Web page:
As time passes in litigation, counsel should give a care to changes that may render their client's cases moot. This is particularly common when equitable relief is sought, such as injunctions. And it tends to be more common on appeal.
That is what happened in Brown v. U.S. Bank, N.A. (D5 May 4, 2021) no. F079568 (nonpub. opn.) A homeowner fell behind on his payments, and the lender initiated nonjudicial foreclosure on the home. The homeowner (actually now the assignee of the homeowner's claims, Larry Brown, who has been involved in such cases before) sought a temporary restraining order to enjoin the foreclosure. The trial court denied the TRO, and plaintiff Brown appealed.
While the appeal of the injunction denial was pending, the trial court then dismissed the complaint.
Plaintiff then moved to stay the injunction appeal until after the merits appeal was decided. This seems a strange move, given the plaintiff had failed to impose a stay of the foreclosure proceedings, and given the plaintiff, having previous experience in this arena, was aware of the risk his appeal could become moot.
The court refused to stay the injunction appeal. But the appeal became moot anyway, argued the bank, because the homeowner meanwhile had negotiated a loan modification with the bank, and the bank terminated its foreclosure proceedings.
An Appeal Becomes Moot When the Court Can No Longer "Grant Practical, Effective Relief":
The Fifth District Court of Appeal agreed the appeal was moot and dismissed it. An appeal becomes moot when an actual controversy that once was ripe no longer exists due to a change in circumstances. (Wilson & Wilson v. City Council of Redwood City (2011) 191 Cal.App.4th 1559, 1573.) The test for mootness is whether the appellate court can “grant practical, effective relief.” (Citizens for the Restoration of L Street v. City of Fresno (2014) 229 Cal.App.4th 340, 362.)
The court cited two cases supporting findings of mootness in other appeals involving injunction orders, one to enjoin the sale of some government buildings but which sale had been voluntarily abandoned when a new governor took office (Epstein v. Superior Court (2011) 193 Cal.App.4th 1405), and another where a discrimination claim against a condo HOA became moot after the plaintiff moved out of the condo complex. MaJor v. Miraverde Homeowners Assn. (1992) 7 Cal.App.4th 618.)
The court found the mootness analysis rather simple here. The appellant sought to enjoin a foreclosure that the bank had abandoned. Nothing left for the court to do. The appeal was moot.
Discretionary Exceptions to Mootness (But Not Applicable Here):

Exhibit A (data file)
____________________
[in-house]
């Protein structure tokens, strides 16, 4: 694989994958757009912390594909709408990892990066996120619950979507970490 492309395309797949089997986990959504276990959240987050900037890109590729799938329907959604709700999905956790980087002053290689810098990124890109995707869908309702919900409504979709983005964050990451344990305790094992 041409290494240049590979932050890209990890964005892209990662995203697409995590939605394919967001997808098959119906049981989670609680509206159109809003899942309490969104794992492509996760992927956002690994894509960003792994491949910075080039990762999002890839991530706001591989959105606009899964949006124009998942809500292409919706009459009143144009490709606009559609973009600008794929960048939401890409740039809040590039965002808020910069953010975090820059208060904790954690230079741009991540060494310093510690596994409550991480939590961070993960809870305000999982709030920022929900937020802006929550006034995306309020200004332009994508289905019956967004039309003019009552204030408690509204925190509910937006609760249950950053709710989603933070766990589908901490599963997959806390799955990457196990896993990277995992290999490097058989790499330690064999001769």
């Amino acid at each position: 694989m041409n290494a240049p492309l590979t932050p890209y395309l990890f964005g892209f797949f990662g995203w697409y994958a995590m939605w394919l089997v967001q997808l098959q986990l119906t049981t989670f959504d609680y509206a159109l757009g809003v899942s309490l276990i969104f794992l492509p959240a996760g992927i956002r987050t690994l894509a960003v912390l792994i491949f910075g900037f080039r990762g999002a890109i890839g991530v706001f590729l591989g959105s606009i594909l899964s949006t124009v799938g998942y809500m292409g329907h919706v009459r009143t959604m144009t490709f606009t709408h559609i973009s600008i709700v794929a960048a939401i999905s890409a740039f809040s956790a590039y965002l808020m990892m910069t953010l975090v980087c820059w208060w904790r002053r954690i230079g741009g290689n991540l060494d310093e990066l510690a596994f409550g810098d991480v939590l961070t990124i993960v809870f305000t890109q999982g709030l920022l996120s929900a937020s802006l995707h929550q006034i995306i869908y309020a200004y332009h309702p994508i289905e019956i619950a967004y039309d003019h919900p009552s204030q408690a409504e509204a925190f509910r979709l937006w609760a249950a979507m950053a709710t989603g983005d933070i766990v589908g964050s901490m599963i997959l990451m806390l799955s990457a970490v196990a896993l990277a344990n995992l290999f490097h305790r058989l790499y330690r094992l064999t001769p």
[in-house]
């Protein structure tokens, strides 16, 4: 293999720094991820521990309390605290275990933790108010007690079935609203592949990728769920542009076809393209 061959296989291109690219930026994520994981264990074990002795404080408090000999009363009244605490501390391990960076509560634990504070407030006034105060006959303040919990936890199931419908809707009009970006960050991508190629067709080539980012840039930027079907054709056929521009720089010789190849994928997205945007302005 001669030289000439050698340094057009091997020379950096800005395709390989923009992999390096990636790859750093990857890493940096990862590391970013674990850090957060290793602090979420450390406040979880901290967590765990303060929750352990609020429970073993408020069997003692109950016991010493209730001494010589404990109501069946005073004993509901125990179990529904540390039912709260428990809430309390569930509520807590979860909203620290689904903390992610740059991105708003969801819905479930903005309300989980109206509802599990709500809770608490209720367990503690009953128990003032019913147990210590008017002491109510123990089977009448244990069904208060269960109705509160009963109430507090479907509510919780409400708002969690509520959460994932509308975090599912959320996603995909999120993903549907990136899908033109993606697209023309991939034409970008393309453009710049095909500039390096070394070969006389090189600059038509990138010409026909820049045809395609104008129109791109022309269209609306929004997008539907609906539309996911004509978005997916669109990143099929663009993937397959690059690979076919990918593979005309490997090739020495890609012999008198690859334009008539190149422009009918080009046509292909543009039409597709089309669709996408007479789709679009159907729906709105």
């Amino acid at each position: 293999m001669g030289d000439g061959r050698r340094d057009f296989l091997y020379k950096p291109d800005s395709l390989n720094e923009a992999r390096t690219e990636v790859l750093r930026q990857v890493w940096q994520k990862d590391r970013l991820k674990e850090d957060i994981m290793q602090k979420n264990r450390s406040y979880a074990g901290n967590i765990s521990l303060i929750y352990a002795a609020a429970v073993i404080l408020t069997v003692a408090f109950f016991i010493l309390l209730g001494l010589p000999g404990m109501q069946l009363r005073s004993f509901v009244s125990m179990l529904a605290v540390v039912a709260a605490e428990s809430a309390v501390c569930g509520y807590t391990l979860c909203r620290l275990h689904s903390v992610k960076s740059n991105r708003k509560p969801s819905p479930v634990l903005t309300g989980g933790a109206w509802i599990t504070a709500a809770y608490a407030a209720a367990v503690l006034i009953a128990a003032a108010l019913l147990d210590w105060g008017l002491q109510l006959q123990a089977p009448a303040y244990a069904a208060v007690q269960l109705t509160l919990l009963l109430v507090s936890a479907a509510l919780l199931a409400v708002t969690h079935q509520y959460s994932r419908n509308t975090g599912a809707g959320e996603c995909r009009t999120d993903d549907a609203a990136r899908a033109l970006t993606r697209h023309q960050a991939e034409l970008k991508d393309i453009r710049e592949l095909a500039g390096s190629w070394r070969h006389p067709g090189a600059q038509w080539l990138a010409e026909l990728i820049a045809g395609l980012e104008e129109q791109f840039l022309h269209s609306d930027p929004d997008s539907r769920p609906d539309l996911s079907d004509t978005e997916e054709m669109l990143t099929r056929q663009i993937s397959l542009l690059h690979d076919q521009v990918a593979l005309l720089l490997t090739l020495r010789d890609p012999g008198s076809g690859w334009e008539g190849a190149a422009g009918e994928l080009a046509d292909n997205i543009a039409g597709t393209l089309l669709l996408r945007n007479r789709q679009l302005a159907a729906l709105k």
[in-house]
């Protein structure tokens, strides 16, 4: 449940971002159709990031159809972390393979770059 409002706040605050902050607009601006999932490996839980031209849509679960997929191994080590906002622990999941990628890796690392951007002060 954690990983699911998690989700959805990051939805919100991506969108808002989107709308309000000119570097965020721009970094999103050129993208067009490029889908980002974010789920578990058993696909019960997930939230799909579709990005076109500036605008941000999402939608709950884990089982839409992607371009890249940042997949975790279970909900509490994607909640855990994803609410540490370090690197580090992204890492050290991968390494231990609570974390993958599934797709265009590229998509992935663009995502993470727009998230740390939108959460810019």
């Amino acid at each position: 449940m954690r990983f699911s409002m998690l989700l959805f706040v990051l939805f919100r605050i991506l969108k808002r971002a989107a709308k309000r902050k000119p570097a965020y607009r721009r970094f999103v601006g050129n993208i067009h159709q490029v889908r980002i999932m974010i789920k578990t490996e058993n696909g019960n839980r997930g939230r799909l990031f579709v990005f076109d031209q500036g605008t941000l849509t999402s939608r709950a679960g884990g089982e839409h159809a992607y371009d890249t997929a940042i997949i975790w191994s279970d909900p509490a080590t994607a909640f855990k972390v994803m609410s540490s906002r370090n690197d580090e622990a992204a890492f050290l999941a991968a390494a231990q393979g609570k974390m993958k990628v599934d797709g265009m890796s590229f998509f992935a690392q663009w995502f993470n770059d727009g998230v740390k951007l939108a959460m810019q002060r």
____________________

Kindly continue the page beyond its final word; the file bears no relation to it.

In fairness, there are discretionary exceptions to the mootness rule. (Cucamongans United for Reasonable Expansion v. City of Rancho Cucamonga (2000) 82 Cal.App.4th 473, 479 [three discretionary exceptions] (Cucamonga).) For instance, a moot appeal may be retained “when there may be a recurrence of the controversy between the parties.” (Cucamonga, supra, 82 Cal.App.4th at p. 479.) The appellant here argued the issues could come up again if his complaint were reinstated in the other pending appeal, but this really didn't have anything to do with the fact that the bank had voluntarily terminated foreclosure proceedings upon the loan mod.
Another exception allows an appellate court to retain a moot appeal “when the case presents an issue of broad public interest that is likely to recur.” (Cucamonga, supra, 82 Cal.App.4th at p. 479.) The rationale for exercising the discretionary authority and decide an issue of broad public interest is the efficiency that would result to the public and court system from such a decision. The court here thought that issuing what would amount to an advisory opinion would be neither efficient nor helpful.
In my experience, your mileage will vary greatly in establishing mootness, or an exception to mootness, depending on the circumstances of your case. So do not be misled by this case into thinking mootness is always a straightforward analysis.
Tim Kowal helps trial attorneys and clients win their cases and avoid error on appeal. He co-hosts the Cal. Appellate Law Podcast at www.CALPodcast.com, and publishes a newsletter of appellate tips for trial attorneys at www.tvalaw.com/articles. His appellate practice covers all of California's appellate districts and throughout the Ninth Circuit, with appellate attorneys in offices in Orange County and Monterey County. Contact Tim at email@example.com or (714) 641-1232.